Mr Foley tries to make a point out of my statement, that the people who applauded his recitation did not appear to grasp its insulting significance. I reiterate that statement, and the best proof that they did not grasp it is furnished by the fact that he was not hissed off the stage.

Mr Foley also makes some mild insinuation about “fanatics.” I do not think it is necessary to waste time dealing with the observation, particularly when I take into account the fact that Mr. Foley was not in the most amiable mood when his letter was being written, and that, under the circumstances an ebullition of feeling was only to be expected. Besides as a journalist, I am not over thin skinned, and I do not certainly expect Mr Foley to be over fastidious in his choice of epithets. I have some other observations to make, but will reserve them for my next letter. In the meantime let me express the hope that when Mr Foley comes to Listowel again, he will not be accompanied by “Thady Kelly’s Hen.”

I am, faithfully, YOUR CORRESPONDENT .

( I looked online but couldn’t find the “poem” anywhere)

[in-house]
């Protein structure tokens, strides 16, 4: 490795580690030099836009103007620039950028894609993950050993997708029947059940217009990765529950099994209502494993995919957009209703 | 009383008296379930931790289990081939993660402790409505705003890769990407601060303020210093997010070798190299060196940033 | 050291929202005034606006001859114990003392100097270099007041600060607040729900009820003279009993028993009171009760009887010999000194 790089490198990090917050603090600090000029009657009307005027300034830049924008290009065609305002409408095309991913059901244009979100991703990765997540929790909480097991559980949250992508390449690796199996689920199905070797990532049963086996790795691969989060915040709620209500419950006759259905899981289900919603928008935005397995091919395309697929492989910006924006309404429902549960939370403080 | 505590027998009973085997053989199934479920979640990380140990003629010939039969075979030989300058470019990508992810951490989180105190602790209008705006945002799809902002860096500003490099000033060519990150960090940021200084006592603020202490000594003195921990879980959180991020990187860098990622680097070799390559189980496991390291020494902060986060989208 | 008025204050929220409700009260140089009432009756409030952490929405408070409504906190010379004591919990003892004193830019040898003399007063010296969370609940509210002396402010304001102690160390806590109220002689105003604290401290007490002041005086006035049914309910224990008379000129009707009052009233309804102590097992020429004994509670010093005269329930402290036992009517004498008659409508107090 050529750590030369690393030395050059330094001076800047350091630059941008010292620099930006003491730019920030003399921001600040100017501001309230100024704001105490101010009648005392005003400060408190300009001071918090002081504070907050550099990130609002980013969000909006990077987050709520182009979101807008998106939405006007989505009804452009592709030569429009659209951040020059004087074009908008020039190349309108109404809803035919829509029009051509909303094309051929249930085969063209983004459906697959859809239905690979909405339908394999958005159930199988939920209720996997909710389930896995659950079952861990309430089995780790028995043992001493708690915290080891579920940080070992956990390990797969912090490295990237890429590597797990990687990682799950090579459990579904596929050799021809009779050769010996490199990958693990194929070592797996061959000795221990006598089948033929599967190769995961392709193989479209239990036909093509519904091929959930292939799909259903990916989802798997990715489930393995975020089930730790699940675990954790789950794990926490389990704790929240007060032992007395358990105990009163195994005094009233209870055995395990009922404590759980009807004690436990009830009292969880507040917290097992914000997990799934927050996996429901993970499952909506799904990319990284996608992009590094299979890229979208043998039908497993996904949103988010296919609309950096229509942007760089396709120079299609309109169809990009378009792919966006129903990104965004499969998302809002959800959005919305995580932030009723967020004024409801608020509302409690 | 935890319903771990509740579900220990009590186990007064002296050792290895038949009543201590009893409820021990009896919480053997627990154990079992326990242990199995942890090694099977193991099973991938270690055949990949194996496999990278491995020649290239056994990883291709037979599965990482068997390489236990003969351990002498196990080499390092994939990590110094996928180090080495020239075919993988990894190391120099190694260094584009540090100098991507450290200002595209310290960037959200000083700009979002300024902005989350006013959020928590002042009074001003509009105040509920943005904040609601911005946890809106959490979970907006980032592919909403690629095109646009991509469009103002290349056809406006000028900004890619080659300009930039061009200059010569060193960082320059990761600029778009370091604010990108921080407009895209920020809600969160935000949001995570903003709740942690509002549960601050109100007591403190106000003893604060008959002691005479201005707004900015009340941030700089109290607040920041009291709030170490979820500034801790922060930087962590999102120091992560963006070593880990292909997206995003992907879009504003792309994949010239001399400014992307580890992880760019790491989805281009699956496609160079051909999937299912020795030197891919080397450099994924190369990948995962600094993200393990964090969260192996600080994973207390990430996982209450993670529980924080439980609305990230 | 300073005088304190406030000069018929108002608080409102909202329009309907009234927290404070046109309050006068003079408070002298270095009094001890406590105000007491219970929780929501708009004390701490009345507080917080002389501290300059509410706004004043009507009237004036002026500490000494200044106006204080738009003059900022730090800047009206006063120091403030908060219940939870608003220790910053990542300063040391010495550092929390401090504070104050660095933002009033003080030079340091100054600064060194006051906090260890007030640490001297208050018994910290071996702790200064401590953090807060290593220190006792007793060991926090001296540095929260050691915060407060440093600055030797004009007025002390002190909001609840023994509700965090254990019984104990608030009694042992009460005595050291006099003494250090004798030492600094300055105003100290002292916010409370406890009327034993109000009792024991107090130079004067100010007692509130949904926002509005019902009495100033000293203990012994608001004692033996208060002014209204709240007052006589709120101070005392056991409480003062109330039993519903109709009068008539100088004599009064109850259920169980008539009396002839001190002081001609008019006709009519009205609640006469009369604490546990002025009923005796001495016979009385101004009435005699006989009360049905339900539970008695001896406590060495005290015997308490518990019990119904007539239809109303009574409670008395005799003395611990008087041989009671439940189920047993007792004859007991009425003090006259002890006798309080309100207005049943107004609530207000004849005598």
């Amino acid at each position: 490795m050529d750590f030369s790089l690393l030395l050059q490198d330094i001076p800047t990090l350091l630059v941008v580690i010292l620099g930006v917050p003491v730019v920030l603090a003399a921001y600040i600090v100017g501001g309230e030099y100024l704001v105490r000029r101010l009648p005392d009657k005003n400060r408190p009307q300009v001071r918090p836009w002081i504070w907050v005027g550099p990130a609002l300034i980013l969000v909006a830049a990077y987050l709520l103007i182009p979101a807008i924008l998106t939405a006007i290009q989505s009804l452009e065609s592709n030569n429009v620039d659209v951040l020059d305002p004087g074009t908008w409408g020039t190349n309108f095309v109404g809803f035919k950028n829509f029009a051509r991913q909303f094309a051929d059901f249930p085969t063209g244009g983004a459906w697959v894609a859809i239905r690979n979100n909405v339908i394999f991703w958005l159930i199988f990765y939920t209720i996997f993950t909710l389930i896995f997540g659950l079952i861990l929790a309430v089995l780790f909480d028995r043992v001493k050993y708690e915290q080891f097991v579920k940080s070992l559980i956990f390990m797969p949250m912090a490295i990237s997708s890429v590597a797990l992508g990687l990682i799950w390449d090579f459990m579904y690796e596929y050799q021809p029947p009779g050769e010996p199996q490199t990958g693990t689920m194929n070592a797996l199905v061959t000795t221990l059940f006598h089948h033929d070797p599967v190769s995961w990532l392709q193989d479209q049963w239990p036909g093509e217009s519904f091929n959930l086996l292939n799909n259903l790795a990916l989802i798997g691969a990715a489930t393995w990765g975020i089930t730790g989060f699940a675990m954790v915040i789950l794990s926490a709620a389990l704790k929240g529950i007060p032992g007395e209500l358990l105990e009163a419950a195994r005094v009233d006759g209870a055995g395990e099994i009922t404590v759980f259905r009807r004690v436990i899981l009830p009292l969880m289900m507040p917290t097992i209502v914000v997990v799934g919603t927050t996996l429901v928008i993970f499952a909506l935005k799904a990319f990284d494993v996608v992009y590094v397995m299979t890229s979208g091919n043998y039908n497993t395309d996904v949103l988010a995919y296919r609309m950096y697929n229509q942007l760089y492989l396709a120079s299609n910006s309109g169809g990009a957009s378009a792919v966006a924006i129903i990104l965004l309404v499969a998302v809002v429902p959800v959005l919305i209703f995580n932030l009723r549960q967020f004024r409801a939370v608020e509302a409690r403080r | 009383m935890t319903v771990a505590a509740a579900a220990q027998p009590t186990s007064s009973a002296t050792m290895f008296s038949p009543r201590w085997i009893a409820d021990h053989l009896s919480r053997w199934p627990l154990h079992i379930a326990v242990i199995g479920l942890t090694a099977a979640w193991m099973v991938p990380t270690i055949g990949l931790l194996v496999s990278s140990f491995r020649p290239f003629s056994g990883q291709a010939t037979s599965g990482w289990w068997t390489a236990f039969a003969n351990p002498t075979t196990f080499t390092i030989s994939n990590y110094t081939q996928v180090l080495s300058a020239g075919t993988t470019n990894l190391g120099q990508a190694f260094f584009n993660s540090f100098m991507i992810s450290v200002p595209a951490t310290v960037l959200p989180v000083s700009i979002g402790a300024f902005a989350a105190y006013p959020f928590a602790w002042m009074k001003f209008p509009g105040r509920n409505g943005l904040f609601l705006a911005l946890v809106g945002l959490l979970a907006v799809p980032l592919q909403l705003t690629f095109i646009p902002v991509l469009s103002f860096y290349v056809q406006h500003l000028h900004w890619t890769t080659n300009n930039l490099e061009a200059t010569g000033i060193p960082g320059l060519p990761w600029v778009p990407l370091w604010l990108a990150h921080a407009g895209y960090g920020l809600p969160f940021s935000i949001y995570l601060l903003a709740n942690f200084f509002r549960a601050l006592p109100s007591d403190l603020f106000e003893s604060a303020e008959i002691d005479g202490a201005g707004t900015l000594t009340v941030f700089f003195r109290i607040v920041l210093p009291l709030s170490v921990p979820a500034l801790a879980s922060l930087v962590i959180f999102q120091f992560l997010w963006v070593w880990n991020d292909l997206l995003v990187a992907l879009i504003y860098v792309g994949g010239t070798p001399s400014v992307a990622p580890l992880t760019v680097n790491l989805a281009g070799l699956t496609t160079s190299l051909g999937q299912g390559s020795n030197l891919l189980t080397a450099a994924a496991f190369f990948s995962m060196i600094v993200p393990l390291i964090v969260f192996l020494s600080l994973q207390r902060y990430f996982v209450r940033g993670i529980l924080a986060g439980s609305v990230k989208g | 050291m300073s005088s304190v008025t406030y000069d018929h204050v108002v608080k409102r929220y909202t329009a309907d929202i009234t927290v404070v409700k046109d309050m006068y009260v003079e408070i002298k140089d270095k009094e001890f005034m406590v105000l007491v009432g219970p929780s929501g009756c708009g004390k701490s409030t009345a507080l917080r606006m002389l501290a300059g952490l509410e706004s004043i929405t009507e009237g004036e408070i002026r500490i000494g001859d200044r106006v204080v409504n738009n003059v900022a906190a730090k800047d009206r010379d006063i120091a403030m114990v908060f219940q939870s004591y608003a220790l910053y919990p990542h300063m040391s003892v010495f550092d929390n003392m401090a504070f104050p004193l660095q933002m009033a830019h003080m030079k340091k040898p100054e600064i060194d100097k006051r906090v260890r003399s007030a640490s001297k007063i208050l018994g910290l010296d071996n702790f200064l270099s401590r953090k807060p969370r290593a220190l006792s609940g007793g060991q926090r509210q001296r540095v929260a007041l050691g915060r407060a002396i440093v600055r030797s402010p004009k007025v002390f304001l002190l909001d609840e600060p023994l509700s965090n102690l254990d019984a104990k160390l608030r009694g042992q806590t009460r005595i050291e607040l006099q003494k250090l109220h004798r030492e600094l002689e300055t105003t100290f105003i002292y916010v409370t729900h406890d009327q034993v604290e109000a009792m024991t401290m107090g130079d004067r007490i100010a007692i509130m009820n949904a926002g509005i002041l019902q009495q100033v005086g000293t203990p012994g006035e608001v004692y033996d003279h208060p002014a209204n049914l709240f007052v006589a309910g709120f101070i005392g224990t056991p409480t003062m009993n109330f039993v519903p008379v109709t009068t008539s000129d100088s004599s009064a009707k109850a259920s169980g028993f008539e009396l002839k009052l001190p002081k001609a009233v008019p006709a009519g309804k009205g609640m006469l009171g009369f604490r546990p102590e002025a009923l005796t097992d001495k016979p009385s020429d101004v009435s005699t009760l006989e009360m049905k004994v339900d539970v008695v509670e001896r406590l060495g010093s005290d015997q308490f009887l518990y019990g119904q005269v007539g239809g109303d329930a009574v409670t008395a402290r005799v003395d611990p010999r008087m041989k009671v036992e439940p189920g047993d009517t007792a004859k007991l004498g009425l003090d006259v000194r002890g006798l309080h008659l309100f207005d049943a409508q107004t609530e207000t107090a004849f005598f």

When you Meet Someone Deep in Grief

“Slip off your shoes
and set them by the door

Enter barefoot,
this darkened chapel

hollowed by loss,
hallowed by sorrow.

its grey stone walls
and floor

You, congregation
of one

Are here to listen,
not to sing.

Kneel in the back pew,
make no sound

Let the candles

By Patricia Mckernon Runkle


Home is Where the Horses are

This fellow, affectionately known as Johnny, loves to come to the fence for a nuzzle.



Here is the answer to the horse related question you didn’t ask.

Why is a horse’s height measured in hands?

The term “hand” is traditionally used to measure the height of horses because it was originally the standard unit of measurement during the Middle Ages. One “hand” is equal to 4 inches, which is the approximate span between a human’s thumb and outstretched fingers.